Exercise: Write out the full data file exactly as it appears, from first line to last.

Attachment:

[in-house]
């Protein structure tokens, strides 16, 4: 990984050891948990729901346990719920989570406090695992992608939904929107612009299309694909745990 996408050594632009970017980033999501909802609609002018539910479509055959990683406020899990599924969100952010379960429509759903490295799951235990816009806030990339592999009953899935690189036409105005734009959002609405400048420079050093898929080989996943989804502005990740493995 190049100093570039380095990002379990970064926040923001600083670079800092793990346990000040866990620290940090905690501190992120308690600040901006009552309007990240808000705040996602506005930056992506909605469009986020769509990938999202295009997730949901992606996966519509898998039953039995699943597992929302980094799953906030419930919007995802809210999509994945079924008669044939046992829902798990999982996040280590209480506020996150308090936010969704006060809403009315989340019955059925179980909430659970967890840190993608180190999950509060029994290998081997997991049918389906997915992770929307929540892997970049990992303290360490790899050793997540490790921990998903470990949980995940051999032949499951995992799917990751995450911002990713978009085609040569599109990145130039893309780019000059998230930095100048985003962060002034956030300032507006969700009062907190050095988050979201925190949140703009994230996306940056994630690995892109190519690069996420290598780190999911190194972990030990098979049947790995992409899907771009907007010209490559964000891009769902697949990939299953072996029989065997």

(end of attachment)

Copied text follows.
[in-house]
């Protein structure tokens, strides 16, 4: 990984050891948990729901346990719920989570406090695992992608939904929107612009299309694909745990 996408050594632009970017980033999501909802609609002018539910479509055959990683406020899990599924969100952010379960429509759903490295799951235990816009806030990339592999009953899935690189036409105005734009959002609405400048420079050093898929080989996943989804502005990740493995 190049100093570039380095990002379990970064926040923001600083670079800092793990346990000040866990620290940090905690501190992120308690600040901006009552309007990240808000705040996602506005930056992506909605469009986020769509990938999202295009997730949901992606996966519509898998039953039995699943597992929302980094799953906030419930919007995802809210999509994945079924008669044939046992829902798990999982996040280590209480506020996150308090936010969704006060809403009315989340019955059925179980909430659970967890840190993608180190999950509060029994290998081997997991049918389906997915992770929307929540892997970049990992303290360490790899050793997540490790921990998903470990949980995940051999032949499951995992799917990751995450911002990713978009085609040569599109990145130039893309780019000059998230930095100048985003962060002034956030300032507006969700009062907190050095988050979201925190949140703009994230996306940056994630690995892109190519690069996420290598780190999911190194972990030990098979049947790995992409899907771009907007010209490559964000891009769902697949990939299953072996029989065997």